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Trade-headlines: APAC brief 9 May

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Trade-headlines determining sentiment once again: Judging by last night’s price action, trade for the remainder of the week is going to very “headline driven”. It’s an obscure way of saying a little bit nervous, a little bit jumpy, and probably a bit irrational. The reason for this judgement comes from market participants’ reaction to some pretty shallow, and conflicting news-stories overnight. As most traders have become used to when it comes to the subject, trade-negotiation news drove sentiment during US trade. And unlike the night prior, where traders became hung-up on bad-news, last night’s developments proved a dead-rubber for the stock market.

Trump administration claims a deal is afoot: In another episode of “will-they-or-won’t they”, probably more befitting of a 90s sit-com plot-line rather high-stakes global diplomacy, the leaks provided to the press from the Trump Administration were rather constructive, and far less belligerent than those received at the start of the week. The conversation began with a Tweet overnight from US President Trump, announcing to the market that the Chinese delegation “are coming to the US to make a deal”. Those comments were promptly backed up by Trump advisor Sarah Sanders who announced that the administration had received word from the Chinese that they were ready to make a deal.

US equities still sell-off into the close: The news, surely by design, broke at the start of the US session, and set-off a mini-flurry of buying in Wall Street stocks. And that behaviour held for the most of US trade. However, in what’s probably a sign of a general bearishness in the market currently, the S&P500 sold-off in the final 30-minutes of trade, dropping -0.60 per cent from the intraday high. That sort of selling into the close is a sign of a seller’s market currently; and it backs up the view upside momentum is global equities has stalled, if not reversed, for now.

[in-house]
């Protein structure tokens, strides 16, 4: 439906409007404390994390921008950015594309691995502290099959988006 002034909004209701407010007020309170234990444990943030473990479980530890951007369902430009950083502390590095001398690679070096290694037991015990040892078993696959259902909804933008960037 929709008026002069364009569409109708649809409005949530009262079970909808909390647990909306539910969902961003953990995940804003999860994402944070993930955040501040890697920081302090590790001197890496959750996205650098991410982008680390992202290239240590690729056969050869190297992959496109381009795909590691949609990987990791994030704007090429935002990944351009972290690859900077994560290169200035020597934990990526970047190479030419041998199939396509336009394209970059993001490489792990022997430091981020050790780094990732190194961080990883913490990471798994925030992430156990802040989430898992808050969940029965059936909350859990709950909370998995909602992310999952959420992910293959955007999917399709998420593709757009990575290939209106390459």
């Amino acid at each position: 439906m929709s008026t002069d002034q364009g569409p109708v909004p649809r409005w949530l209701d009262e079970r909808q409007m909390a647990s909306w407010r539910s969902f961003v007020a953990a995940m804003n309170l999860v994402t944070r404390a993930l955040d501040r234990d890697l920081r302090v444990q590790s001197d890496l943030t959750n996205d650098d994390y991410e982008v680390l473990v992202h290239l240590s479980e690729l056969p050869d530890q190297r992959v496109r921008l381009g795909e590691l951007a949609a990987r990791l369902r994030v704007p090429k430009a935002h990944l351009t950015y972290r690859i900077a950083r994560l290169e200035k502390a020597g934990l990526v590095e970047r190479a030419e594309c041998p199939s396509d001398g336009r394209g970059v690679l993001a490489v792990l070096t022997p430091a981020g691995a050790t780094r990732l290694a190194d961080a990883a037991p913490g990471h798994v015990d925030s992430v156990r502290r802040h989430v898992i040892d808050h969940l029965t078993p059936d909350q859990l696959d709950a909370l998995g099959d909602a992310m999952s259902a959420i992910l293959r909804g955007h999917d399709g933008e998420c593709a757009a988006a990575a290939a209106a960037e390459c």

Momentum pointing to downside for stocks: Not to despair just yet, because the US equity market is pulling back from overbought levels. Nothing substantially fundamental has changed in the market yet, in the sense there’s few hard facts to suggest equities are entering another correction mode – such as those experienced a couple of times last year. Granted, the fundamentals aren’t overly strong to begin with; it’s just for now the behaviour of the marginal buyer-and-seller is driving price. Just as momentum-chasers stretched the S&P500 after it hit new all-time highs, it’s their departure from it that is generating the pull-back being experienced.

A spike in the VIX fanning the fire: How far this wave lower will go is a difficult task to predict – no one can categorically state they know that, of course. But after a very big run-up in the US stock market this year, some further downside as the market recalibrates looks quite possible, judging by the emerging price trend. There are several other factors shifting the market about too, brought about by the surprise deterioration in US-China relations. The VIX has spiked, as the trade-developments drives an unwinding of what was historically high short positions on the volatility index – a dynamic that could exacerbate any further unwelcomed surprises in the market.

Safe-haven currencies rally; AUD battles below 70: The trade-war nervousness and the drawdown in the equity market has prompted a play into safe-haven currencies. The Japanese Yen has gotten the biggest run-on, but the US Dollar has also strengthened, helped out by a lift in US Treasury yields overnight. That’s brought about another dip in the Australian Dollar, which looks as though its cleared-out the buyers at the 0.7000 handle – and is beginning to make itself comfortable trading with a “6” in front of it. This was despite a brief rally during Asian trade yesterday, after flows headed the Aussie’s way, from the Kiwi-Dollar, after the RBNZ cut its cash rate.

ASX to open higher; China’s markets of interest: The lead handed to Australian markets by Wall Street has SPI Futures indicating a roughly 8-point jump at this morning’s open. Considering the S&P500’s drop into the close, though, perhaps this doesn’t give the most reliable indicator of what sentiment ought to be on the ASX today. It’s a much lighter day on the economic calendar today than yesterday or Tuesday. One eye should be kept on what happens in Chinese markets, as traders there appear pulled between this week’s trade-war politicking, and the prospect that any escalation in the trade-war will necessitate new rounds of monetary stimulus from Chinese policymakers.


Written by Kyle Rodda - IG Australia

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